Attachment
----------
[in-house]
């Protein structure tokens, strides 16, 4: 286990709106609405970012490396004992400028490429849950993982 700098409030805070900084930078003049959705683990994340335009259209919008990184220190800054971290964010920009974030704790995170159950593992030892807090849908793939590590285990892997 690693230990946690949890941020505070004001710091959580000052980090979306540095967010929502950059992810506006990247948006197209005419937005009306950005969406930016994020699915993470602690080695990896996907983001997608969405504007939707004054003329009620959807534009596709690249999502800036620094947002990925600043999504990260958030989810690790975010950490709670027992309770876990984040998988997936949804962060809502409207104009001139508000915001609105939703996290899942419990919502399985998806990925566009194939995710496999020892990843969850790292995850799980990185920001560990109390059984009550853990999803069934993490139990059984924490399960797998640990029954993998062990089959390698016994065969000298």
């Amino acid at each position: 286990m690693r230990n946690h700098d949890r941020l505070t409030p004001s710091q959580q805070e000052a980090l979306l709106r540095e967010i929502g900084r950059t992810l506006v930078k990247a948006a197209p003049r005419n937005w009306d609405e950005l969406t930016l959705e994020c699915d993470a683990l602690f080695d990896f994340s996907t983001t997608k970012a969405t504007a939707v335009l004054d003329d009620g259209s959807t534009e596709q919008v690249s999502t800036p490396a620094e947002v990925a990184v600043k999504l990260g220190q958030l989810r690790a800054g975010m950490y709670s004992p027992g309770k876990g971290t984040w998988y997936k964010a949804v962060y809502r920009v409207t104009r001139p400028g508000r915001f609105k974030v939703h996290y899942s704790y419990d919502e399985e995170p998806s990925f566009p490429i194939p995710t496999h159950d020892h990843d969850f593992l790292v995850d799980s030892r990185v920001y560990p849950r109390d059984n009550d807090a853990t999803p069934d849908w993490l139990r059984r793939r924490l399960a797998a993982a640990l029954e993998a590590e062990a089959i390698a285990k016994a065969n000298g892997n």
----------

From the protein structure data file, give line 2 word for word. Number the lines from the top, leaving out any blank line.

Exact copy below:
């Protein structure tokens, strides 16, 4: 286990709106609405970012490396004992400028490429849950993982 700098409030805070900084930078003049959705683990994340335009259209919008990184220190800054971290964010920009974030704790995170159950593992030892807090849908793939590590285990892997 690693230990946690949890941020505070004001710091959580000052980090979306540095967010929502950059992810506006990247948006197209005419937005009306950005969406930016994020699915993470602690080695990896996907983001997608969405504007939707004054003329009620959807534009596709690249999502800036620094947002990925600043999504990260958030989810690790975010950490709670027992309770876990984040998988997936949804962060809502409207104009001139508000915001609105939703996290899942419990919502399985998806990925566009194939995710496999020892990843969850790292995850799980990185920001560990109390059984009550853990999803069934993490139990059984924490399960797998640990029954993998062990089959390698016994065969000298």